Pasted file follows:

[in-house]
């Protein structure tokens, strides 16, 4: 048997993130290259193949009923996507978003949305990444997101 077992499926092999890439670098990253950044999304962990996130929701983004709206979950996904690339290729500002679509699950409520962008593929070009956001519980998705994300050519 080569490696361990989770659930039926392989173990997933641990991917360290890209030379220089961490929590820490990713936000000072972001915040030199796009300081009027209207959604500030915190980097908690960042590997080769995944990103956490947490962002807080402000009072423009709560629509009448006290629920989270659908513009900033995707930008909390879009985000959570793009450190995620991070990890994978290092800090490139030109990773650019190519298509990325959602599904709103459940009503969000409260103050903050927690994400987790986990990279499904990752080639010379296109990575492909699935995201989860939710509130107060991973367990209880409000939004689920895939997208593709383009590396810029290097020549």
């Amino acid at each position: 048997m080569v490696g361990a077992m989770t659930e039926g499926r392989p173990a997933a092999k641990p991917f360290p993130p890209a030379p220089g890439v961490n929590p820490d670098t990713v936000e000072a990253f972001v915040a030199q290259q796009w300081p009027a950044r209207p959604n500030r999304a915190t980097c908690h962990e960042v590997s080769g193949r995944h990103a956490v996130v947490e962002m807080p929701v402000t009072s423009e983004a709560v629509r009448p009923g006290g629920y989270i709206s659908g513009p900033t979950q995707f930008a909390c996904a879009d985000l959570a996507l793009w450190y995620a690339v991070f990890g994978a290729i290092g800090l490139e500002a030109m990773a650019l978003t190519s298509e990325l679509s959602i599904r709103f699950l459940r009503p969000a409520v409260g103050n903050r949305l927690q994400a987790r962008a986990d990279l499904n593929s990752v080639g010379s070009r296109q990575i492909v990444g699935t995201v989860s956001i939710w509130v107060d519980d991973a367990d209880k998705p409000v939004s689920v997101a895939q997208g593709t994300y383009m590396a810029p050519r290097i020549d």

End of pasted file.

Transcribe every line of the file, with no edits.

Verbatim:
[in-house]
């Protein structure tokens, strides 16, 4: 048997993130290259193949009923996507978003949305990444997101 077992499926092999890439670098990253950044999304962990996130929701983004709206979950996904690339290729500002679509699950409520962008593929070009956001519980998705994300050519 080569490696361990989770659930039926392989173990997933641990991917360290890209030379220089961490929590820490990713936000000072972001915040030199796009300081009027209207959604500030915190980097908690960042590997080769995944990103956490947490962002807080402000009072423009709560629509009448006290629920989270659908513009900033995707930008909390879009985000959570793009450190995620991070990890994978290092800090490139030109990773650019190519298509990325959602599904709103459940009503969000409260103050903050927690994400987790986990990279499904990752080639010379296109990575492909699935995201989860939710509130107060991973367990209880409000939004689920895939997208593709383009590396810029290097020549």
């Amino acid at each position: 048997m080569v490696g361990a077992m989770t659930e039926g499926r392989p173990a997933a092999k641990p991917f360290p993130p890209a030379p220089g890439v961490n929590p820490d670098t990713v936000e000072a990253f972001v915040a030199q290259q796009w300081p009027a950044r209207p959604n500030r999304a915190t980097c908690h962990e960042v590997s080769g193949r995944h990103a956490v996130v947490e962002m807080p929701v402000t009072s423009e983004a709560v629509r009448p009923g006290g629920y989270i709206s659908g513009p900033t979950q995707f930008a909390c996904a879009d985000l959570a996507l793009w450190y995620a690339v991070f990890g994978a290729i290092g800090l490139e500002a030109m990773a650019l978003t190519s298509e990325l679509s959602i599904r709103f699950l459940r009503p969000a409520v409260g103050n903050r949305l927690q994400a987790r962008a986990d990279l499904n593929s990752v080639g010379s070009r296109q990575i492909v990444g699935t995201v989860s956001i939710w509130v107060d519980d991973a367990d209880k998705p409000v939004s689920v997101a895939q997208g593709t994300y383009m590396a810029p050519r290097i020549d």